Citizens fighting Home Depot in El Cajon, California hammered the home improvement store this week. Opponents received the following email: “Dear Neighbors and Friends: In case you have not yet heard….LAFCO, the Local Agency Formation Commission, has voted to REJECT the Home Depot project on East Main. The vote was 5-3 this morning and this is a BIG VICTORY. So unless Home Depot files a lawsuit, the project is dead. They may very well file a suit but we will tackle that when and if it happens. For now, thanks to the dedication of so many residents in the area, we have won and have stopped the project for now. It proves that the voice of the people can be heard despite the flawed decisions by the El Cajon City Council.” The email was signed, “The No Home Depot Steering Committee.” The San Diego Tribune reported the anti-Home Depot vote “temporarily ends a years-long battle that has angered nearby residents and pitted jurisdictions against one another.” Temporary, because Home Depot, or the city, has the option to try to get by litigation, what it couldn’t get by regulation. “We’ll have to make a decision if we will challenge this decision,” the developer’s lawyer told the Tribune after the vote. The lawsuit could be filed by the city of El Cajon, but in such cases, Home Depot should pay the legal bills, because it is their project on the line — not the city’s. The city had voted to approve the annexation ovear the objections of its residents. To build their store, Home Depot needed the land in question annexed into the city. But the 8 member commission, which has representatives from the county, cities, special districts and the public, first had to find that the land was “substantially surrounded” by El Cajon, and whether the city could provide fire and police protection and other essential services. Staff for the commission’s recommended denying the city’s request, saying the Commission has the legal right to take into account local concerns — which were very visibly against the annexation. One commissioner noted that Home Depot would create “severe adverse impacts” to the surrounding neighborhoods. The county, the Lakeside Fire Protection District and East County planning groups also opposed annexation. The Tribune reported that residents “broke into applause” when the vote to kill annexation was made.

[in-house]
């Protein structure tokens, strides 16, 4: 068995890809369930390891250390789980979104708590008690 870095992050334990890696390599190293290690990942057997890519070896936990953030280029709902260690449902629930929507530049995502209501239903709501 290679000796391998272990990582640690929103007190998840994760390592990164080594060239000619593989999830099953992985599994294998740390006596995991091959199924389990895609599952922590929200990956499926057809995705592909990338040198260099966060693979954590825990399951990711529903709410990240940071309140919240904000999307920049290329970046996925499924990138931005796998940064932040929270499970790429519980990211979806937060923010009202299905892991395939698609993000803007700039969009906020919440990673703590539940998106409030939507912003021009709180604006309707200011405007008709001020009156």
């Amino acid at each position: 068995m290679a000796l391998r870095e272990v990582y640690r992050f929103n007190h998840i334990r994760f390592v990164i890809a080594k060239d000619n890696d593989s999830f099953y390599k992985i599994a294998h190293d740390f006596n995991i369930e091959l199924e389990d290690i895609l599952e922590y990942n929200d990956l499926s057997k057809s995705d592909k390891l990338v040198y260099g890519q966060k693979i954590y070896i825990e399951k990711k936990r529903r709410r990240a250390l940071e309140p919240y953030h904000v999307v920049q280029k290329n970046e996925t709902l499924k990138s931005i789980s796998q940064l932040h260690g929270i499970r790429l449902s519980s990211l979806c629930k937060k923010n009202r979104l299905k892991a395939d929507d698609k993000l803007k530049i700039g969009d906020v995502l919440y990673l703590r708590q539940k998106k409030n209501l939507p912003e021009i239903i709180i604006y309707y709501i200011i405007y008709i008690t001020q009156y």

For earlier stories, search by “El Cajon.”